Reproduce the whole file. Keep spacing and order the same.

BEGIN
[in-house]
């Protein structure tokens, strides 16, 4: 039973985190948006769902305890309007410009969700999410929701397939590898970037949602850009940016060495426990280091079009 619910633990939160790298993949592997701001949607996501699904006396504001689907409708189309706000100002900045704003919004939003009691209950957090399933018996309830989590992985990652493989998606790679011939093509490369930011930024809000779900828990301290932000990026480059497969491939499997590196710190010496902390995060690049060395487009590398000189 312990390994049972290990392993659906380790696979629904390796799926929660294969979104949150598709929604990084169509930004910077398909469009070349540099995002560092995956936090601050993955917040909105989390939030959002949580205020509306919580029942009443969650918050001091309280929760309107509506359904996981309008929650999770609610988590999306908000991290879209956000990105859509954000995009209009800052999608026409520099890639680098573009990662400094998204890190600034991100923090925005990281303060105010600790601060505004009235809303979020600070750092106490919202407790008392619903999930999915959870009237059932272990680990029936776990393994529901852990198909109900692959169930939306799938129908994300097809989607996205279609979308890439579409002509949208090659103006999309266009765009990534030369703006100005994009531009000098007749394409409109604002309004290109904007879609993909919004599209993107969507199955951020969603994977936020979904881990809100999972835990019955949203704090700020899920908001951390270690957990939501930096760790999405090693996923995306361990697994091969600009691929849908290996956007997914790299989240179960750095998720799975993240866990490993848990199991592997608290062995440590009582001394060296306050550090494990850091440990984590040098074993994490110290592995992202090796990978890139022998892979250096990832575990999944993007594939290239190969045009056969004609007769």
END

[in-house]
């Protein structure tokens, strides 16, 4: 039973985190948006769902305890309007410009969700999410929701397939590898970037949602850009940016060495426990280091079009 619910633990939160790298993949592997701001949607996501699904006396504001689907409708189309706000100002900045704003919004939003009691209950957090399933018996309830989590992985990652493989998606790679011939093509490369930011930024809000779900828990301290932000990026480059497969491939499997590196710190010496902390995060690049060395487009590398000189 312990390994049972290990392993659906380790696979629904390796799926929660294969979104949150598709929604990084169509930004910077398909469009070349540099995002560092995956936090601050993955917040909105989390939030959002949580205020509306919580029942009443969650918050001091309280929760309107509506359904996981309008929650999770609610988590999306908000991290879209956000990105859509954000995009209009800052999608026409520099890639680098573009990662400094998204890190600034991100923090925005990281303060105010600790601060505004009235809303979020600070750092106490919202407790008392619903999930999915959870009237059932272990680990029936776990393994529901852990198909109900692959169930939306799938129908994300097809989607996205279609979308890439579409002509949208090659103006999309266009765009990534030369703006100005994009531009000098007749394409409109604002309004290109904007879609993909919004599209993107969507199955951020969603994977936020979904881990809100999972835990019955949203704090700020899920908001951390270690957990939501930096760790999405090693996923995306361990697994091969600009691929849908290996956007997914790299989240179960750095998720799975993240866990490993848990199991592997608290062995440590009582001394060296306050550090494990850091440990984590040098074993994490110290592995992202090796990978890139022998892979250096990832575990999944993007594939290239190969045009056969004609007769």